We need a GitLab replacement. But if we choose OneDev, move hundreds of repositories in it, and then something happens to Robin, it will be a very unpleasant situation.

I wish best luck to Robin in starting his own company. Like Mitchell Hashimoto's Hashicorp! :)

Unknown commented 1 year ago

@vassilevsky Unfortunately that is a fact of life, but you need to bare in mind any company could turn around the next day and say "we are abandoning this project"

Unknown commented 1 year ago

@robin Be careful here:

Currently OneDev is open source, this means a lot of open source advocates are interested in supporting it. It allows others to contribute to the codebase, if they have the skill and the desire to do so.

If you are trying to avoid becoming Gitlab, remember that an enterprise edition will shell your open source reputation, especially when you state "built on open source". Yes companies want reliability, but making something closed source doesn't make it any more reliable, it just limits who can work on the project and contribute, not only that though, people will stop wanting to donate to fund a project, which is being sold off.

You have to think very carefully, Gitlab tried being open and transparent and has failed, badly, if you follow their footsteps you will just be seen as a knock off bloated java gitlab ripoff, which hopefully will not be true.

Yes, it can be difficult to fund an open source project, what I advice especially before you leave your job is to start a funding campaign to try to get as many people as possible to chip in to help fund development, opencollective or librepay are two methods of doing this. For people like @andrewlalis who would want to use an enterprise edition, I see no reason why they can't sponsor bug fixes, its a strategy open source projects are doing right now which is setting bounties on issues, and the developer(s) who patches it gets the payment.

Bare in mind not to make the same mistake Gitlab did, going open source and proprietary WILL NOT work, it has been tried many times, the number of people using the gitlab FOSS edition is almost zero, they use the free plan of the proprietary edition because "its more convenient".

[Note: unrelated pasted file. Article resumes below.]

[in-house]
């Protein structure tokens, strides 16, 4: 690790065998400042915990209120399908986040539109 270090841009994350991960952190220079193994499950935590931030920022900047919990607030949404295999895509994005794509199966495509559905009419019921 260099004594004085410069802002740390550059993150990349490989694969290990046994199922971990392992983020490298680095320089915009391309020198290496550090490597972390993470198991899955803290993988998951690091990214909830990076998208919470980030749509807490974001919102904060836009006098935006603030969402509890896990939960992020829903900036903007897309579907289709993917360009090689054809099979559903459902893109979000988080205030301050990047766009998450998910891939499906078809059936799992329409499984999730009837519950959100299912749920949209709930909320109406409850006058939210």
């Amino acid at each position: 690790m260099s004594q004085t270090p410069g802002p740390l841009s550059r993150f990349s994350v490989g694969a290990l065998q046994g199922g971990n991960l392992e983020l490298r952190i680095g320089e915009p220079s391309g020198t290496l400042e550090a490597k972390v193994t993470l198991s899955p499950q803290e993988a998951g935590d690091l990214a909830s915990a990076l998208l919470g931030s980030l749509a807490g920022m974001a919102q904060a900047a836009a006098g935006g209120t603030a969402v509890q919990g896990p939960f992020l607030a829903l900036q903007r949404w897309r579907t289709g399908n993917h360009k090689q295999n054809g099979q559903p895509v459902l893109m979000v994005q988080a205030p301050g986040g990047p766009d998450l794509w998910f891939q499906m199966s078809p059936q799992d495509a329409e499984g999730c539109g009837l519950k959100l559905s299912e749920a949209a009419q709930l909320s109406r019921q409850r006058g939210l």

Unfortunately being one developer, you will not be able to take on massive cooporations, play smart towards a niche market, do not try to take market share away from people like gitlab because you will lose badly and end up destroying the project.

I am Bias as I am a Open Source Developer, however the point still stands, you have to choose a path and stick to it, be aware as soon as you choose to partially or fully close source the codebase, you will lose support from a lot of OSS advocates, it could badly hurt your reputation, so unless a company is offering you a lot of money, I advice sticking to community funding.

This does not mean you can't sell OneDev to companies however, companies love fast pace support, nothing stops you from making companies buy the solution otherwise they do not have support from you, but again this could hurt peoples views as they will feel you are helping companies more than the userbase.

Another idea is you can state in the license that the code can only be used for non-commercial use, this therefore forces companies to pay you to use the code, no matter if it is open source or not, failure to do so could result in a massive lawsuit against them and them losing millions, so no large company will even consider pirating code, whether it is open source or not!